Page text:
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User Name Thread Name Subject Posted
Steve Shaw Reading Lyrics vs Memorization (203* d) RE: Reading Lyrics vs Memorization 07 Jan 21

My experience, which is considerable, was playing instrumental music, not singing, and mostly traditional Irish music (with the inevitable bits of Scottish and Northumbrian...). In my opinion (an important caveat), tunes should always be learned by ear. What is in the dots is not the tune. Dots don't contain the little nuances of rhythm, tempo, variation, articulation and ornamentation. Dots keep you totally earthbound. I've sat at a table in sessions with really "gifted" instrumentalists who are great sight-readers, playing tunes they didn't know from the dots. *Groan.* Talk about wooden. All those things I mentioned ARE the tune, not add-ons, and you should be using them as you are learning the notes, not sticking them in afterwards. I would just about make an exception in the case of very experienced players with hundreds of tunes under their belt that they've learned by ear. They are so soaked in the ways of authentic, traditional playing that they might be able to avoid the impossible constraints imposed by dots alone. Absolutist, moi?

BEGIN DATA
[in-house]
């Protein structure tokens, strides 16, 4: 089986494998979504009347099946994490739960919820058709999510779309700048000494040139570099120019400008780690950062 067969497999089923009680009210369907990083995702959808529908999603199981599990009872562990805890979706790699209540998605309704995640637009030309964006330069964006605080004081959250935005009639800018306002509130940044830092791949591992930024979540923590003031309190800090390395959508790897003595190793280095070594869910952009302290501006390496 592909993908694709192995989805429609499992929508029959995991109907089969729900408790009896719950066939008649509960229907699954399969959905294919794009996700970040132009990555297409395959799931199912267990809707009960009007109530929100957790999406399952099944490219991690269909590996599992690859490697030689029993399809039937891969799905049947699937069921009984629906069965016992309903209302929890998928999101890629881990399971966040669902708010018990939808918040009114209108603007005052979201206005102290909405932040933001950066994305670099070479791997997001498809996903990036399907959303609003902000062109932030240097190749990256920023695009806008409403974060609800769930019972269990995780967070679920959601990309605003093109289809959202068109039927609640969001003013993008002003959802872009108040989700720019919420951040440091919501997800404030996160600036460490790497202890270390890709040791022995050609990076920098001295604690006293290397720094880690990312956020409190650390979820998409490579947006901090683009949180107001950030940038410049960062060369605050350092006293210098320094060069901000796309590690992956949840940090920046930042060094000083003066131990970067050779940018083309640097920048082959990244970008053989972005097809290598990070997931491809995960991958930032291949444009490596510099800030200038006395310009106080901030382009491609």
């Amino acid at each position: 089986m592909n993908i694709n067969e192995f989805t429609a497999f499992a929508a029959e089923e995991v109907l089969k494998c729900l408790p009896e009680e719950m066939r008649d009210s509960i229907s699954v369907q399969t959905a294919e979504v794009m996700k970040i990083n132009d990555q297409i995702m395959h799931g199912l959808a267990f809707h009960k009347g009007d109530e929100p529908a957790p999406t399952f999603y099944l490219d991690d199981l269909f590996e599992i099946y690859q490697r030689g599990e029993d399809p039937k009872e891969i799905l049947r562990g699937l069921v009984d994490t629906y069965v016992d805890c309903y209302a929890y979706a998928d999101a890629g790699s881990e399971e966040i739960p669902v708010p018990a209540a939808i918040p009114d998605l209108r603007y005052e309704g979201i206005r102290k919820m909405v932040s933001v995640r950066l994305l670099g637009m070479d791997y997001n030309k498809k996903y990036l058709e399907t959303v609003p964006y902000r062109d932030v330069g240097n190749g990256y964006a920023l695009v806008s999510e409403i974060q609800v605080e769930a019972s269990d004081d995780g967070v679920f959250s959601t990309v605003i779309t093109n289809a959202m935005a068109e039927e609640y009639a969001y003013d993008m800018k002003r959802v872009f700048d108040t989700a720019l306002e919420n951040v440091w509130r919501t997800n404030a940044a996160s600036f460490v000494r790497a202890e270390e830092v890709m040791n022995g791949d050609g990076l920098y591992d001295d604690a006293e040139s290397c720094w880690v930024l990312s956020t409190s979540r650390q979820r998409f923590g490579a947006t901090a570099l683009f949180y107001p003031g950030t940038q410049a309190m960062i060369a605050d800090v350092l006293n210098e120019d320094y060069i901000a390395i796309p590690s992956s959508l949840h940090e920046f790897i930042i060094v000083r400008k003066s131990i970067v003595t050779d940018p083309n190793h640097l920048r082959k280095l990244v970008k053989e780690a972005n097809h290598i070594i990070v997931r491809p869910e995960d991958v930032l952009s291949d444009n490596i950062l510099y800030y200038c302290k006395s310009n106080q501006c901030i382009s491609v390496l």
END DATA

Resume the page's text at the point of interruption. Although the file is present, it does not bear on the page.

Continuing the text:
As for singers, I can fully understand getting verses in long ballads mixed up or left out. But if you're singing from a script, you're not going to be in the spirit of the song at all. A tiny, discreet prompt sheet that can be furtively glanced at not too often, just to remind what comes next, would seem to be OK to me. We had one bloke who had a bit of paper sellotaped on the top edge of his guitar... But no permanent eyes-down, or songbook on table, or (heaven forfend) music stand... all that is just awful...

Steve, ducking nervously, in a mostly-singing thread, fish out of water an' all that...

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